John Wesley Powell and the "Great Unknown"
A raft of new books celebrate the 1869 Powell expedition
The story of John Wesley Powell is a classic: A one-armed Civil War veteran, with scant assistance from the U.S. government, organizes a motley crew to chart the "Great Unknown" of the Green and Colorado Rivers. Next year marks the sesquicentennial of the 1869 Powell expedition, and publishers are releasing a raft of books revisiting the adventure.
The Powell Expedition: New Discoveries About John Wesley Powell's 1869 River Journey (University of Nevada Press, 2017), by Don Lago, is for those who already know the Powell story and are eager for six chapters about the mystery of James White—who may (or may not) have floated the river before Powell—or nearly 100 pages pondering the fate of the three men who left the expedition just days before its conclusion and were never seen again.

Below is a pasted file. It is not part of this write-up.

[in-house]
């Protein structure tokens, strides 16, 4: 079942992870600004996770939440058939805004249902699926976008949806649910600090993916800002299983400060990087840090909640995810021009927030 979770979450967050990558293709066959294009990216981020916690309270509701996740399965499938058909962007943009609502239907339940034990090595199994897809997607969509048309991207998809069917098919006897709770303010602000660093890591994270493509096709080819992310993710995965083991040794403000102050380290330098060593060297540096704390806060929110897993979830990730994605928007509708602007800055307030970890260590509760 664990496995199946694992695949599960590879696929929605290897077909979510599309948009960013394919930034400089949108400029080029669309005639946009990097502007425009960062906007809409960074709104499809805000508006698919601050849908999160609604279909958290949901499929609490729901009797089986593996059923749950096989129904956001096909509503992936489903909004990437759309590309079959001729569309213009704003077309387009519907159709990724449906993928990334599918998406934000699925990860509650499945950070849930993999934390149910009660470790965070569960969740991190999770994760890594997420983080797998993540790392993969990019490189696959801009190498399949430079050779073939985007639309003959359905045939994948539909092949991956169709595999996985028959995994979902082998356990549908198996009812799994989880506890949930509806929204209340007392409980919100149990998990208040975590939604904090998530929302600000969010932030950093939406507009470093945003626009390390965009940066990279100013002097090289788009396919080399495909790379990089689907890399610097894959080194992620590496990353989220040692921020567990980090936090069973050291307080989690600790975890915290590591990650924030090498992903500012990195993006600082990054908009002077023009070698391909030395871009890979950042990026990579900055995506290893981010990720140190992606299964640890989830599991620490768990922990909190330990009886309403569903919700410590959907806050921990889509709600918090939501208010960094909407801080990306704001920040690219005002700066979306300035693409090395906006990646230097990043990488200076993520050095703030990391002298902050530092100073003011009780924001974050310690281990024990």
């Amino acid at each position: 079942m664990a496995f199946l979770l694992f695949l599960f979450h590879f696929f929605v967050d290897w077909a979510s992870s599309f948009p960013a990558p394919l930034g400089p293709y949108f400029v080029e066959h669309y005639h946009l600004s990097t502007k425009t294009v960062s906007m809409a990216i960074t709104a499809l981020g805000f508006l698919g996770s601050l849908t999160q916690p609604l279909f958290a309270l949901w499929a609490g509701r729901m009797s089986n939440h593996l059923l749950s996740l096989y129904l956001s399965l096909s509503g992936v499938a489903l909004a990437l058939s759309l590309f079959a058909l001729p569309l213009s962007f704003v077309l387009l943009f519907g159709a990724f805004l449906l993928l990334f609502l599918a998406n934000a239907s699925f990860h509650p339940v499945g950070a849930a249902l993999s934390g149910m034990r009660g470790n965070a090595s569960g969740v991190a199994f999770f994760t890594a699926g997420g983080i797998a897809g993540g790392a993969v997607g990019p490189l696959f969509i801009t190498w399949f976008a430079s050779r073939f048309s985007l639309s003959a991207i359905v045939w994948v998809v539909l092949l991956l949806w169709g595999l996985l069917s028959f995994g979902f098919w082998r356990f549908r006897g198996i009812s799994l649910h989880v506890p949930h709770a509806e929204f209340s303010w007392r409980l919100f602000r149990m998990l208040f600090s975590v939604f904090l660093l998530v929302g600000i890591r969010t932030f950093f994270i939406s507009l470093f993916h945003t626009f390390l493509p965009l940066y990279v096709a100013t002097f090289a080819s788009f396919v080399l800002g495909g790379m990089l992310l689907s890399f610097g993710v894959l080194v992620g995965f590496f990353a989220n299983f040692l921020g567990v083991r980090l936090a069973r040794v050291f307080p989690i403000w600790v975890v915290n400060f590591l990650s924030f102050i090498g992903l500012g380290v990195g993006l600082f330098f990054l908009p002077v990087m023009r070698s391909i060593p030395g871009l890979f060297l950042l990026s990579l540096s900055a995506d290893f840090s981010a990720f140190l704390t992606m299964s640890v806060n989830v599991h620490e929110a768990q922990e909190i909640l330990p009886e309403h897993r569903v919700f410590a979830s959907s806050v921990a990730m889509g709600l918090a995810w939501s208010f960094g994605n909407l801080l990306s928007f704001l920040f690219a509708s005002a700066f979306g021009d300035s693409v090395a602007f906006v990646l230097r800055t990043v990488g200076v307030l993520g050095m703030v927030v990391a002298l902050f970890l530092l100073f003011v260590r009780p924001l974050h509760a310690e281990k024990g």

River Master: John Wesley Powell's Legendary Exploration of the Colorado River and Grand Canyon (Countryman Press, 2017) is, unfortunately, overwritten and underwhelming; author Cecil Kuhne has never met an adverb he didn't like.
By far the best of the bunch is John F. Ross's The Promise of the Grand Canyon: John Wesley Powell's Perilous Journey and His Vision for the American West (Viking, 2018). This biography is, to borrow one of Ross's descriptions of Powell, "clear, authoritative, and dramatic." Ross covers Powell's upbringing in a staunch abolitionist home and recounts the Grand Canyon exploration with cinematic flair. He then dives into Powell's subsequent career as head of the U.S. Geological Survey, during which Powell warned about the fragility of the arid West. Ross's portrait of this complicated figure reveals how "generations of dueling developers and environmentalists have claimed [Powell] as their guiding star."
This article appeared in the July/August 2018 edition with the headline "Back Into the 'Great Unknown.'"